Ver Huell had a checkered career in which he switched allegiances a number of times. However, he was not alone in this (Talleyrand and Fouché come to mind). In any case, he always diligently served his current master, and often was able to restore a good relationship with former masters.
Ver Huell entered the military service of the Dutch Republic in 1785 as an officer cadet in an infantry regiment, but switched to the navy in 1779 to become a midshipman. On board the frigate Argo (40) he participated in the "Affair of Fielding and Bylandt", of 30 December 1779, during which a Dutch convoy, escorted by a squadron under Admiral Bylandt, was attacked in peace time by a British squadron under Commodore Charles Fielding.
In 1781, he took part as a third lieutenant, still aboard Argo, in the Battle of Dogger Bank (1781), where he distinguished himself. For his conduct he was made a Knight (third class) in the Military Order of William, by William II of the Netherlands in 1843, 62 years after the battle. He was wounded during the battle, and was promoted to second lieutenant in recompense.
He served in the Mediterranean on board several vessels during the next few years of the Fourth Anglo-Dutch War. In 1785 he helped suppress a mutiny aboard a naval vessel on the Zuiderzee. For this he was promoted to first lieutenant.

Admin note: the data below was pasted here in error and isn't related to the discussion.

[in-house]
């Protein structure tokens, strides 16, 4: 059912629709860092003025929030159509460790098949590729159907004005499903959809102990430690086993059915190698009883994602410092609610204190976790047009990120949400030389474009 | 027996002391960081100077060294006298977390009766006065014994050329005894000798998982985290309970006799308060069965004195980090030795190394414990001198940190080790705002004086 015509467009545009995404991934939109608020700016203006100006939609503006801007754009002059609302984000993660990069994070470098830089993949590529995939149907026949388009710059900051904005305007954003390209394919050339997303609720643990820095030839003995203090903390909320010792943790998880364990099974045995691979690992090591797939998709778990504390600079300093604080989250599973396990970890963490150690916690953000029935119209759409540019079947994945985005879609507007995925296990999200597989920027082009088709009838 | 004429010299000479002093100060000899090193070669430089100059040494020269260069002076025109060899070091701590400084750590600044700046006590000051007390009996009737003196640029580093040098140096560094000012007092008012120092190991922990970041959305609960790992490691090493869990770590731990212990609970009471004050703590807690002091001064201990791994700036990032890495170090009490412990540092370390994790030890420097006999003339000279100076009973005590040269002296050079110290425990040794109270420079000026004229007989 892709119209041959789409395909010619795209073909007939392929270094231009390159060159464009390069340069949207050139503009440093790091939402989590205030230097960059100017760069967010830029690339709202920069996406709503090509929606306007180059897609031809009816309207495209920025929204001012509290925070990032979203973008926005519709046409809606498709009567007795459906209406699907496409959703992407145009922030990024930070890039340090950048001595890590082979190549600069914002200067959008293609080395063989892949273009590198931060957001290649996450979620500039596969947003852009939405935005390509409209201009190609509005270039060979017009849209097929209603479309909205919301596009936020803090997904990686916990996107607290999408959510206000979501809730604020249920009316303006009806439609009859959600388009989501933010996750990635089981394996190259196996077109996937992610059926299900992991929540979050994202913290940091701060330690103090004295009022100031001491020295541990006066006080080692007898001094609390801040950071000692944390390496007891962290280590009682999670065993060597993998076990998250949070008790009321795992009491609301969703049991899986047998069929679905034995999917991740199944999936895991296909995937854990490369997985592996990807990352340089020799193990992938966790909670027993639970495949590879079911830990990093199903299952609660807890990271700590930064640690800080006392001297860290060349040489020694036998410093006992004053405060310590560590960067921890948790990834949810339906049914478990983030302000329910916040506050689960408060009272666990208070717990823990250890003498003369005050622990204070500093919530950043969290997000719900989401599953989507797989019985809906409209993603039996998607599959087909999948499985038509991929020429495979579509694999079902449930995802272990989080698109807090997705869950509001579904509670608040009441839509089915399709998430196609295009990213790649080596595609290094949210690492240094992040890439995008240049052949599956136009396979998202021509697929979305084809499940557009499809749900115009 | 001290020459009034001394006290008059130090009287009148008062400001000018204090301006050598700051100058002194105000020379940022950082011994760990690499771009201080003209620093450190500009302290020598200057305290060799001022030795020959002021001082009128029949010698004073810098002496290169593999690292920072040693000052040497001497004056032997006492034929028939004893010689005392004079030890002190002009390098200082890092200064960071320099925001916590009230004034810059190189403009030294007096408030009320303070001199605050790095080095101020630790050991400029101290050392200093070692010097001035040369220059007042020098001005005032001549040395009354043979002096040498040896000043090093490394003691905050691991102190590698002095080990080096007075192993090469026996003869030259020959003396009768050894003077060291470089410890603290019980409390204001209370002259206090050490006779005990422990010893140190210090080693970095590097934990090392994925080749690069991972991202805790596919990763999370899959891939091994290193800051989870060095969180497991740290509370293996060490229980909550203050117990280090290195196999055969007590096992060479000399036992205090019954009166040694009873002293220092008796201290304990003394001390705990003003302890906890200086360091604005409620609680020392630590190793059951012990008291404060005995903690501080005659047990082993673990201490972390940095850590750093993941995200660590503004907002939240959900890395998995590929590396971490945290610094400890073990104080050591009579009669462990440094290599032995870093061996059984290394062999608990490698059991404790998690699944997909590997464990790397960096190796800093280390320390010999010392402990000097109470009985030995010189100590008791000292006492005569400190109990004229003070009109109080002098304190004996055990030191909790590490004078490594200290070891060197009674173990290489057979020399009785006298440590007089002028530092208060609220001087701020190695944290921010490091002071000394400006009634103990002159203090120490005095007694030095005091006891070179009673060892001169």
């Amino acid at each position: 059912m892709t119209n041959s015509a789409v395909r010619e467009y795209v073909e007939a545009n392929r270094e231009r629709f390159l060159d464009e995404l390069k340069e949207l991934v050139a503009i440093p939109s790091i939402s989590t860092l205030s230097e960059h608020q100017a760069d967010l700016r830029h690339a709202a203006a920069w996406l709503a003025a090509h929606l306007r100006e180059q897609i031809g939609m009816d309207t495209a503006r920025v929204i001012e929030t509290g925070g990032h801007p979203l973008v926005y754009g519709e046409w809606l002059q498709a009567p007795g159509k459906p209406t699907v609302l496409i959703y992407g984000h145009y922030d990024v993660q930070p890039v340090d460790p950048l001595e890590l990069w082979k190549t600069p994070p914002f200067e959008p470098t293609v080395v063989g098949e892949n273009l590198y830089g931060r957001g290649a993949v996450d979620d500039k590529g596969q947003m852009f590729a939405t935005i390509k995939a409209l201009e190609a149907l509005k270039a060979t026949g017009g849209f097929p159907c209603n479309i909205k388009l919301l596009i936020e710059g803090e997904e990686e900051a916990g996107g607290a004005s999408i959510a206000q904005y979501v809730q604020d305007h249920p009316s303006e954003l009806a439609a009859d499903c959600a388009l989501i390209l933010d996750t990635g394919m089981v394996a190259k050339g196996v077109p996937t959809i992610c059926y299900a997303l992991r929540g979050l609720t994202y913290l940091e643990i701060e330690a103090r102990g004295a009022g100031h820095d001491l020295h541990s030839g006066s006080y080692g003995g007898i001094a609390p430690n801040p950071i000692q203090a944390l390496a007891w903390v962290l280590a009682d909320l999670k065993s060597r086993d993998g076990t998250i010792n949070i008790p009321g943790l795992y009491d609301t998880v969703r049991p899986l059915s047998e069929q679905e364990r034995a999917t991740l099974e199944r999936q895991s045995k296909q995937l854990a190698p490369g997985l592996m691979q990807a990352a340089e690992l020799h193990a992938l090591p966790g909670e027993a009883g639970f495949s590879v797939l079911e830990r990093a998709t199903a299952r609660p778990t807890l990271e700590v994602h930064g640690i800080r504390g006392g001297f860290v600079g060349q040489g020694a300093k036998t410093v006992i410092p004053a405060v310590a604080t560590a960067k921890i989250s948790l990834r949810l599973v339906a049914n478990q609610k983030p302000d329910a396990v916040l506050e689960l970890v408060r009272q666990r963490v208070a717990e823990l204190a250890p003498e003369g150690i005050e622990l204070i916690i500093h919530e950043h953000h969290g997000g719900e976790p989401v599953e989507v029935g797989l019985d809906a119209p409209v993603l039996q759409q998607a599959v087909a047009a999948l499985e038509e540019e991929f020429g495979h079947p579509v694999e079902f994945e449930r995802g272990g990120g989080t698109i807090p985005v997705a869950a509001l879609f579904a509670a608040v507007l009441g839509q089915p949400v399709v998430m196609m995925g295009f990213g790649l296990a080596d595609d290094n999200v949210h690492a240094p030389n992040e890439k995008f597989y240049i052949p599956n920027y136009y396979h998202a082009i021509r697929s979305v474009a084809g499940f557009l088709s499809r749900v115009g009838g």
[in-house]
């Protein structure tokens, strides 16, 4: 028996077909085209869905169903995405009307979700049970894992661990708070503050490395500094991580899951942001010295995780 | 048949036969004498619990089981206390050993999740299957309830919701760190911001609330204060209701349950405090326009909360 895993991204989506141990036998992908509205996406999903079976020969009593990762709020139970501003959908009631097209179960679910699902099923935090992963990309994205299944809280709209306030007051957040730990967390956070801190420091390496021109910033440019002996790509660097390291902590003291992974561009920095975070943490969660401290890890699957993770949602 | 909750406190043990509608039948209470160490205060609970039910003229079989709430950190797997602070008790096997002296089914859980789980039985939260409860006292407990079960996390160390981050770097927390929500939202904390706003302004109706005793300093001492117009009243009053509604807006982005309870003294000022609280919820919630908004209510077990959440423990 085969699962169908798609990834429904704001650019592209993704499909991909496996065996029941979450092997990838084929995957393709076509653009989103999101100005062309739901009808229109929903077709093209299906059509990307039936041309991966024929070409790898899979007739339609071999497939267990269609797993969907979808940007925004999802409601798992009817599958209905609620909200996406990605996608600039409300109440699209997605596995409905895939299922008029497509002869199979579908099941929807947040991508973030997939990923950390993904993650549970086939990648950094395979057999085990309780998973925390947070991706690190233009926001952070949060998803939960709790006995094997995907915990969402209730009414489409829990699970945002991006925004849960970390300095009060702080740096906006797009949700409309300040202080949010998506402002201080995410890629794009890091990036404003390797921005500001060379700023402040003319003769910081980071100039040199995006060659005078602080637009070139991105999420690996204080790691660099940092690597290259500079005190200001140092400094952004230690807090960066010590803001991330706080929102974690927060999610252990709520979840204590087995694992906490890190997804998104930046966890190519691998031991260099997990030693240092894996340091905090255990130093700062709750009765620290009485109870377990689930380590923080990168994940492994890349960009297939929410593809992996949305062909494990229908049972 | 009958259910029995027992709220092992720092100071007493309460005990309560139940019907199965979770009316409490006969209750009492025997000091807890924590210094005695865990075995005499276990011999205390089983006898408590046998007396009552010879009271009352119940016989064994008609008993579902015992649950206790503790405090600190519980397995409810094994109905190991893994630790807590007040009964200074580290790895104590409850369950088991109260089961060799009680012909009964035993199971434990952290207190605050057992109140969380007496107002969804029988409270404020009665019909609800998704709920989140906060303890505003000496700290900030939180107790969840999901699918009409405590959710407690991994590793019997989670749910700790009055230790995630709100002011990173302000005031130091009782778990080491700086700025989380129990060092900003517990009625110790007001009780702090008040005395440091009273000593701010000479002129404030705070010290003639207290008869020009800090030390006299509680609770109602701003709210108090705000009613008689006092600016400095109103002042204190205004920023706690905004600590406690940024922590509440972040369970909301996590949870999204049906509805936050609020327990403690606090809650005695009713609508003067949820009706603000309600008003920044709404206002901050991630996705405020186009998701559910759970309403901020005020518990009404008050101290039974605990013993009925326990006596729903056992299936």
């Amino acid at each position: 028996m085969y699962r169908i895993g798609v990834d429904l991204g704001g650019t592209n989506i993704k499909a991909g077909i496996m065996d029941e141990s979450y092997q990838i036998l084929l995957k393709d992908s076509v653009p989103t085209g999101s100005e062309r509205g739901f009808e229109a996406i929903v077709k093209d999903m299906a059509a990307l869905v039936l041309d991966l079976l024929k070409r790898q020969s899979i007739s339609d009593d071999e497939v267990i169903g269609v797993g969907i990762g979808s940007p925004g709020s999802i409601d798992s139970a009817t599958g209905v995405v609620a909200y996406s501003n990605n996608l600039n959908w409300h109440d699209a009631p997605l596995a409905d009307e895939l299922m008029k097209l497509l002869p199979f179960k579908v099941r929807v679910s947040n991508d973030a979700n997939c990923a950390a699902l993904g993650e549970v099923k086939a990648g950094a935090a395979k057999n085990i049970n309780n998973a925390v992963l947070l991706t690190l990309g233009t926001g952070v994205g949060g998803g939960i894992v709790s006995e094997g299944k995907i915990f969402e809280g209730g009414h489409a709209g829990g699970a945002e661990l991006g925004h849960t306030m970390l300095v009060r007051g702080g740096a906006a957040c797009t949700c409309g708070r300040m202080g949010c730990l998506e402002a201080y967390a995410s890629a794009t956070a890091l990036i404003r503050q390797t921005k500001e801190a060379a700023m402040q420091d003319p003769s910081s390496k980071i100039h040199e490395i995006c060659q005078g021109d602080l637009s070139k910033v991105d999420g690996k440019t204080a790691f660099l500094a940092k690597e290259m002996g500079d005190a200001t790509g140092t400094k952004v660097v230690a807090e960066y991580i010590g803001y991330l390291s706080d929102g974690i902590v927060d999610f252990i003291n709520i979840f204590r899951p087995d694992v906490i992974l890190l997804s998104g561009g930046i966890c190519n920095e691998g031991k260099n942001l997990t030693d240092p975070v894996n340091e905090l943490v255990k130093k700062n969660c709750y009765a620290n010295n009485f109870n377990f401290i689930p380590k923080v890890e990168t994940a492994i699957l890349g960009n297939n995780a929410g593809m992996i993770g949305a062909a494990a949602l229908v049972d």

He served in the Baltic, Mediterranean, and North Sea till 1789. Promoted to commander in 1791 he commanded a corvette on a voyage to the East Indies. In 1792 he was made an adjutant to admiral Van Kinsbergen, the commander-in-chief of the Dutch Navy. He organized a corps of armed sailors on shore. The next year he was promoted to captain.
As an Orangist adherent of Stadtholder William V, he was fired, like most officers of the navy, after the 1795 revolution that resulted in the proclamation of the Batavian Republic. During the first years of that Republic he did not try to re-enlist, like many other officers, such as Theodorus Frederik van Capellen. However, he apparently was involved in the preparations for the Vlieter Incident of 1799, when as an agent for the exiled Stadtholder he tried to persuade Van Capellen to organize a mutiny.
After the 1801 coup of general Augereau, which brought the Staatsbewind to power in the Batavian Republic, and in general a more conservative regime, he was elected mayor of his birthplace Doetinchem (the same office his father had held) in 1802.